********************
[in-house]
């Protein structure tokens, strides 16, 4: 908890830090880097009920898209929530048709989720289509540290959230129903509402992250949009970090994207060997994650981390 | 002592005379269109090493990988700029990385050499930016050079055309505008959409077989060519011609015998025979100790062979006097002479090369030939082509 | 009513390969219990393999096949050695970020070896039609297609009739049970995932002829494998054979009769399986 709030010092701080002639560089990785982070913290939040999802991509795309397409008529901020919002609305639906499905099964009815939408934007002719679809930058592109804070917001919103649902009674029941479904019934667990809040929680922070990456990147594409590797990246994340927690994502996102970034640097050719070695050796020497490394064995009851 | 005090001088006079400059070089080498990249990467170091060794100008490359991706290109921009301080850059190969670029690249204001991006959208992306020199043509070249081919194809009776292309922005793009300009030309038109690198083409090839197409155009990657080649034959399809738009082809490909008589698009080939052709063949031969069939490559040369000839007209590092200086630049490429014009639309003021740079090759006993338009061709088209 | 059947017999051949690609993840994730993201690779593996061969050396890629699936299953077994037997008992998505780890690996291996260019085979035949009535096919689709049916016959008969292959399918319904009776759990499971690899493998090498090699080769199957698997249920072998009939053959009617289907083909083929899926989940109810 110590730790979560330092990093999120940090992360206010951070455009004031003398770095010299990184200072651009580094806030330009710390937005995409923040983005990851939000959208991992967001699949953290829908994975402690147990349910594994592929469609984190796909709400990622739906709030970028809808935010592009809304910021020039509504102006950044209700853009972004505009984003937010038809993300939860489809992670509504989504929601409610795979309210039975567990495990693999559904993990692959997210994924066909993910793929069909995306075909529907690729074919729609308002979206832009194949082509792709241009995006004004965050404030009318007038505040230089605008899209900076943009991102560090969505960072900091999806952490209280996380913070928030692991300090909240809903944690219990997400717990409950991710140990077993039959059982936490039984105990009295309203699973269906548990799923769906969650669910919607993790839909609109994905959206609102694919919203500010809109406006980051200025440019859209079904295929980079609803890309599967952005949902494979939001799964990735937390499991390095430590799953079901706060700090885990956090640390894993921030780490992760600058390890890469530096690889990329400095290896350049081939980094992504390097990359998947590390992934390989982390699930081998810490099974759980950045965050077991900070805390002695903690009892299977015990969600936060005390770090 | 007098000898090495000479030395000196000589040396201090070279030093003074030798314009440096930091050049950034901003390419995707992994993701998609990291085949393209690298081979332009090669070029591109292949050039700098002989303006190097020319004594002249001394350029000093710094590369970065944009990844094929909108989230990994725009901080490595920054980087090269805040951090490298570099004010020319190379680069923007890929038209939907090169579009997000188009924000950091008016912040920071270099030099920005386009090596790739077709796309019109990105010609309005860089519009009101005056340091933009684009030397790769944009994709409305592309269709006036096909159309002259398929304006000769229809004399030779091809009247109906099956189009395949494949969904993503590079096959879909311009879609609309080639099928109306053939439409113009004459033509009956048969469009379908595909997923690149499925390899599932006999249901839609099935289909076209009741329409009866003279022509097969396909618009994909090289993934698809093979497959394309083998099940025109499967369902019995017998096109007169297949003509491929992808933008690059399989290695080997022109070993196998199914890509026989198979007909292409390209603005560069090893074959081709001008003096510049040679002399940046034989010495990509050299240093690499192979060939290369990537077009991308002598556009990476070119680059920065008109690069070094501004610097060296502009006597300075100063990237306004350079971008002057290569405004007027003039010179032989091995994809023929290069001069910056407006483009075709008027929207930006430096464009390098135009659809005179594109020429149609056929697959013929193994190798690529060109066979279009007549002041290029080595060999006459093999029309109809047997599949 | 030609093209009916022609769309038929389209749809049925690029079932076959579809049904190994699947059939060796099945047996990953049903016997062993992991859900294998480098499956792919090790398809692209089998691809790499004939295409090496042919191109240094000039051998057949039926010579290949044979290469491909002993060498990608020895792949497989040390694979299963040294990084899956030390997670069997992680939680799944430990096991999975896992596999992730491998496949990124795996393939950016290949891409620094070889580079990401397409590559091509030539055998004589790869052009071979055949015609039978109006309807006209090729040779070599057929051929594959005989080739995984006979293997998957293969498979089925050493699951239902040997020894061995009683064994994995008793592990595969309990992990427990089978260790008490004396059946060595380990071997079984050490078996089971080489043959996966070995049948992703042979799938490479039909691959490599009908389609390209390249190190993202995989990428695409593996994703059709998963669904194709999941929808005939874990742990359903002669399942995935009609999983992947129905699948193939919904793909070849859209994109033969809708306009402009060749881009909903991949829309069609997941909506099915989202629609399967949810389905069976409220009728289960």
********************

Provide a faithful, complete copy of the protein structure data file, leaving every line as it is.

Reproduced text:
[in-house]
């Protein structure tokens, strides 16, 4: 908890830090880097009920898209929530048709989720289509540290959230129903509402992250949009970090994207060997994650981390 | 002592005379269109090493990988700029990385050499930016050079055309505008959409077989060519011609015998025979100790062979006097002479090369030939082509 | 009513390969219990393999096949050695970020070896039609297609009739049970995932002829494998054979009769399986 709030010092701080002639560089990785982070913290939040999802991509795309397409008529901020919002609305639906499905099964009815939408934007002719679809930058592109804070917001919103649902009674029941479904019934667990809040929680922070990456990147594409590797990246994340927690994502996102970034640097050719070695050796020497490394064995009851 | 005090001088006079400059070089080498990249990467170091060794100008490359991706290109921009301080850059190969670029690249204001991006959208992306020199043509070249081919194809009776292309922005793009300009030309038109690198083409090839197409155009990657080649034959399809738009082809490909008589698009080939052709063949031969069939490559040369000839007209590092200086630049490429014009639309003021740079090759006993338009061709088209 | 059947017999051949690609993840994730993201690779593996061969050396890629699936299953077994037997008992998505780890690996291996260019085979035949009535096919689709049916016959008969292959399918319904009776759990499971690899493998090498090699080769199957698997249920072998009939053959009617289907083909083929899926989940109810 110590730790979560330092990093999120940090992360206010951070455009004031003398770095010299990184200072651009580094806030330009710390937005995409923040983005990851939000959208991992967001699949953290829908994975402690147990349910594994592929469609984190796909709400990622739906709030970028809808935010592009809304910021020039509504102006950044209700853009972004505009984003937010038809993300939860489809992670509504989504929601409610795979309210039975567990495990693999559904993990692959997210994924066909993910793929069909995306075909529907690729074919729609308002979206832009194949082509792709241009995006004004965050404030009318007038505040230089605008899209900076943009991102560090969505960072900091999806952490209280996380913070928030692991300090909240809903944690219990997400717990409950991710140990077993039959059982936490039984105990009295309203699973269906548990799923769906969650669910919607993790839909609109994905959206609102694919919203500010809109406006980051200025440019859209079904295929980079609803890309599967952005949902494979939001799964990735937390499991390095430590799953079901706060700090885990956090640390894993921030780490992760600058390890890469530096690889990329400095290896350049081939980094992504390097990359998947590390992934390989982390699930081998810490099974759980950045965050077991900070805390002695903690009892299977015990969600936060005390770090 | 007098000898090495000479030395000196000589040396201090070279030093003074030798314009440096930091050049950034901003390419995707992994993701998609990291085949393209690298081979332009090669070029591109292949050039700098002989303006190097020319004594002249001394350029000093710094590369970065944009990844094929909108989230990994725009901080490595920054980087090269805040951090490298570099004010020319190379680069923007890929038209939907090169579009997000188009924000950091008016912040920071270099030099920005386009090596790739077709796309019109990105010609309005860089519009009101005056340091933009684009030397790769944009994709409305592309269709006036096909159309002259398929304006000769229809004399030779091809009247109906099956189009395949494949969904993503590079096959879909311009879609609309080639099928109306053939439409113009004459033509009956048969469009379908595909997923690149499925390899599932006999249901839609099935289909076209009741329409009866003279022509097969396909618009994909090289993934698809093979497959394309083998099940025109499967369902019995017998096109007169297949003509491929992808933008690059399989290695080997022109070993196998199914890509026989198979007909292409390209603005560069090893074959081709001008003096510049040679002399940046034989010495990509050299240093690499192979060939290369990537077009991308002598556009990476070119680059920065008109690069070094501004610097060296502009006597300075100063990237306004350079971008002057290569405004007027003039010179032989091995994809023929290069001069910056407006483009075709008027929207930006430096464009390098135009659809005179594109020429149609056929697959013929193994190798690529060109066979279009007549002041290029080595060999006459093999029309109809047997599949 | 030609093209009916022609769309038929389209749809049925690029079932076959579809049904190994699947059939060796099945047996990953049903016997062993992991859900294998480098499956792919090790398809692209089998691809790499004939295409090496042919191109240094000039051998057949039926010579290949044979290469491909002993060498990608020895792949497989040390694979299963040294990084899956030390997670069997992680939680799944430990096991999975896992596999992730491998496949990124795996393939950016290949891409620094070889580079990401397409590559091509030539055998004589790869052009071979055949015609039978109006309807006209090729040779070599057929051929594959005989080739995984006979293997998957293969498979089925050493699951239902040997020894061995009683064994994995008793592990595969309990992990427990089978260790008490004396059946060595380990071997079984050490078996089971080489043959996966070995049948992703042979799938490479039909691959490599009908389609390209390249190190993202995989990428695409593996994703059709998963669904194709999941929808005939874990742990359903002669399942995935009609999983992947129905699948193939919904793909070849859209994109033969809708306009402009060749881009909903991949829309069609997941909506099915989202629609399967949810389905069976409220009728289960």